Philanthropist. Founder and former CEO of Microsoft.
I am in the camp that is concerned about super intelligence. First the machines will do a lot of jobs for us and not be super intelligent...A few decades after that though the intelligence is strong enough to be a concern.
Mathematician, computer scientist, and pioneer in the field of artificial intelligence
The ultimate risk comes when our greedy, lazy, masterminds are able at last to take that final step: to design goal-achieving programs which are programmed to make themselves grow increasingly powerful.
The real danger, then, is not machines that are more intelligent than we are usurping our role as captains of our destinies. The real danger is basically clueless machines being cededauthority far beyond their competence.
I have pretty strong opinions on this. I am optimistic. I think you can build things and the world gets better. But with AI especially, I am really optimistic. I think people who are naysayers and try to drum up these doomsday scenarios — I just, I don't understand it. It's really negative and in some ways I actually think it is pretty irresponsible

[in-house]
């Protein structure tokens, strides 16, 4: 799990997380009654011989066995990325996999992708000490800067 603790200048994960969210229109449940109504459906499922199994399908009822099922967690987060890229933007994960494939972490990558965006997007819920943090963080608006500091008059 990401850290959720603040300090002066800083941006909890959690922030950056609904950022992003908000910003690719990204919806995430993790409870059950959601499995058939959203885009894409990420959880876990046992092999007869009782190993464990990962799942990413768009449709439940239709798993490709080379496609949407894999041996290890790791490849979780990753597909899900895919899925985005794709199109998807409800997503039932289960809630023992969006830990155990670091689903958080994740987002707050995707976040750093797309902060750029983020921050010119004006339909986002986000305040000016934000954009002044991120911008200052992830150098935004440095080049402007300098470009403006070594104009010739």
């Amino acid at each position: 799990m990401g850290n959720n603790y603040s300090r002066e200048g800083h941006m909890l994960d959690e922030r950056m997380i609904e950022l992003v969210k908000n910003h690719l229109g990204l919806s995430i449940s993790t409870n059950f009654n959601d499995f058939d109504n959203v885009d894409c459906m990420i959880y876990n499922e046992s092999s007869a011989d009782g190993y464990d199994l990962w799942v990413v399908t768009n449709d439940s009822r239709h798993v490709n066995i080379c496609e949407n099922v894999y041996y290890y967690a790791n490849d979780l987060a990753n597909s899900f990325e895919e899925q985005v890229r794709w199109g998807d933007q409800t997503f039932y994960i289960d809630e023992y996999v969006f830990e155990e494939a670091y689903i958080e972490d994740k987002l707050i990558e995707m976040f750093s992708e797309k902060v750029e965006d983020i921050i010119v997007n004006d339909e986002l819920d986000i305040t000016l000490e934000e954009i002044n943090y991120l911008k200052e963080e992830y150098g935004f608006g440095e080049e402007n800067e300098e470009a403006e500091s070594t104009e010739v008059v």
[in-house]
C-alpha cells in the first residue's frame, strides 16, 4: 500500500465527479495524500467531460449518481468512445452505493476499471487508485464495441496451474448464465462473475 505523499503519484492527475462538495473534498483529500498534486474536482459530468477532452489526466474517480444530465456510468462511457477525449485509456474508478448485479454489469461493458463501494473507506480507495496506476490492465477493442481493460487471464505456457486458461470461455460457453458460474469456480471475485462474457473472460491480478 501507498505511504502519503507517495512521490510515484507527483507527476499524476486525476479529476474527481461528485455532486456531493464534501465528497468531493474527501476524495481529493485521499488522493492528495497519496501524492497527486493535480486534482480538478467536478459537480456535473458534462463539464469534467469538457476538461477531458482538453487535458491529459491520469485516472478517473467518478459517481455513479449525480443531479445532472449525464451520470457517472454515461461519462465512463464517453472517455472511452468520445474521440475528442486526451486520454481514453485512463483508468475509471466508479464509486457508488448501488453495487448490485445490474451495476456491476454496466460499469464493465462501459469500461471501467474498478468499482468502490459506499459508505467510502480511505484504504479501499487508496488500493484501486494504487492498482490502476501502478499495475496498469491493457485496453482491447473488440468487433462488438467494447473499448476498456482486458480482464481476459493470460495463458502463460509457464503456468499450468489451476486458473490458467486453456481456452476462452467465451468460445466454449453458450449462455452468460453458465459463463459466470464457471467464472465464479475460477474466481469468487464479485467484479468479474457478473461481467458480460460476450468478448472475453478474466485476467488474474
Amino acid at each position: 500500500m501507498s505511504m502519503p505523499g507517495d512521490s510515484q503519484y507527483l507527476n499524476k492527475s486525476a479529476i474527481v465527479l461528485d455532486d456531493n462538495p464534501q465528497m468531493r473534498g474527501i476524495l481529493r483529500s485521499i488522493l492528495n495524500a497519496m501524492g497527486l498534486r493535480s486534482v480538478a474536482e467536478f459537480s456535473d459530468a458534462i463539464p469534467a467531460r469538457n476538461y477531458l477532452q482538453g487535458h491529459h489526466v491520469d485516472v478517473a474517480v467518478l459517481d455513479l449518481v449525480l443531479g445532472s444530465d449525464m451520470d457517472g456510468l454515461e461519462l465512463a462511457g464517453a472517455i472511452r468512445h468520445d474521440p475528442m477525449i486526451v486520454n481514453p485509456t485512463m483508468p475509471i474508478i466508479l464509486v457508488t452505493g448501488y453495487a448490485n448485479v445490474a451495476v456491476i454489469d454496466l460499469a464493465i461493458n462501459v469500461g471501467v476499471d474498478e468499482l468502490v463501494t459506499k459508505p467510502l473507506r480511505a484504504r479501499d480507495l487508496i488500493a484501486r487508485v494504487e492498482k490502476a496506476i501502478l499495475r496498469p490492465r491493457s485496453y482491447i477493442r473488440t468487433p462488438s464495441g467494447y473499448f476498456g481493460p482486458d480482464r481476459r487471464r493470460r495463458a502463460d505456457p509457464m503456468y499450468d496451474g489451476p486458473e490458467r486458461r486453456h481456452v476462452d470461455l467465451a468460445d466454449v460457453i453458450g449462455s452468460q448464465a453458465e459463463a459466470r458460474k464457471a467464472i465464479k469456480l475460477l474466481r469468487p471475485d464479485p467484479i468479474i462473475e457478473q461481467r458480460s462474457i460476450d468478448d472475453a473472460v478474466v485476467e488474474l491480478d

Johnstone Family Professor in the Department of Psychology at Harvard University
There is not the slightest reason to believe in a coming singularity. The fact that you can visualize a future in your imagination is not evidence that it is likely or even possible. Look at domed cities, jet-pack commuting, underwater cities, mile-high buildings, and nuclear-powered automobiles--all staples of futuristic fantasies when I was a child that have never arrived. Sheer processing power...See More
CEO of the Allen Institute for Artificial Intelligence
Predictions that superintelligence is on the foreseeable horizon are not supported by the available data. Moreover, it’s possible that AI systems could collaborate with people to create a symbiotic superintelligence. That would be very different from the pernicious and autonomous kind envisioned by Professor Bostrom